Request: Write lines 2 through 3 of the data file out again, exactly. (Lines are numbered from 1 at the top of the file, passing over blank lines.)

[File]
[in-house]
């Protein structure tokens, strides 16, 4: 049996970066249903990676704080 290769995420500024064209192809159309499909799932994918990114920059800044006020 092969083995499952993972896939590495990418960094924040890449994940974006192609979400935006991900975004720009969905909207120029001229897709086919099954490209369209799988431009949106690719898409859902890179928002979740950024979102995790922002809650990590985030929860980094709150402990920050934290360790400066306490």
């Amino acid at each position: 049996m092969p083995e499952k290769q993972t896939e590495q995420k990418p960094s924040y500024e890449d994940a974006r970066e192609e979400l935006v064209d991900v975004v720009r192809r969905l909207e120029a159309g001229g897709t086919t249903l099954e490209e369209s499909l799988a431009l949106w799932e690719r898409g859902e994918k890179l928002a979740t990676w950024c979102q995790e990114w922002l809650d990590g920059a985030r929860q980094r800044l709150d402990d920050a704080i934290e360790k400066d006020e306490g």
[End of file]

């Protein structure tokens, strides 16, 4: 049996970066249903990676704080 290769995420500024064209192809159309499909799932994918990114920059800044006020 092969083995499952993972896939590495990418960094924040890449994940974006192609979400935006991900975004720009969905909207120029001229897709086919099954490209369209799988431009949106690719898409859902890179928002979740950024979102995790922002809650990590985030929860980094709150402990920050934290360790400066306490």
């Amino acid at each position: 049996m092969p083995e499952k290769q993972t896939e590495q995420k990418p960094s924040y500024e890449d994940a974006r970066e192609e979400l935006v064209d991900v975004v720009r192809r969905l909207e120029a159309g001229g897709t086919t249903l099954e490209e369209s499909l799988a431009l949106w799932e690719r898409g859902e994918k890179l928002a979740t990676w950024c979102q995790e990114w922002l809650d990590g920059a985030r929860q980094r800044l709150d402990d920050a704080i934290e360790k400066d006020e306490g």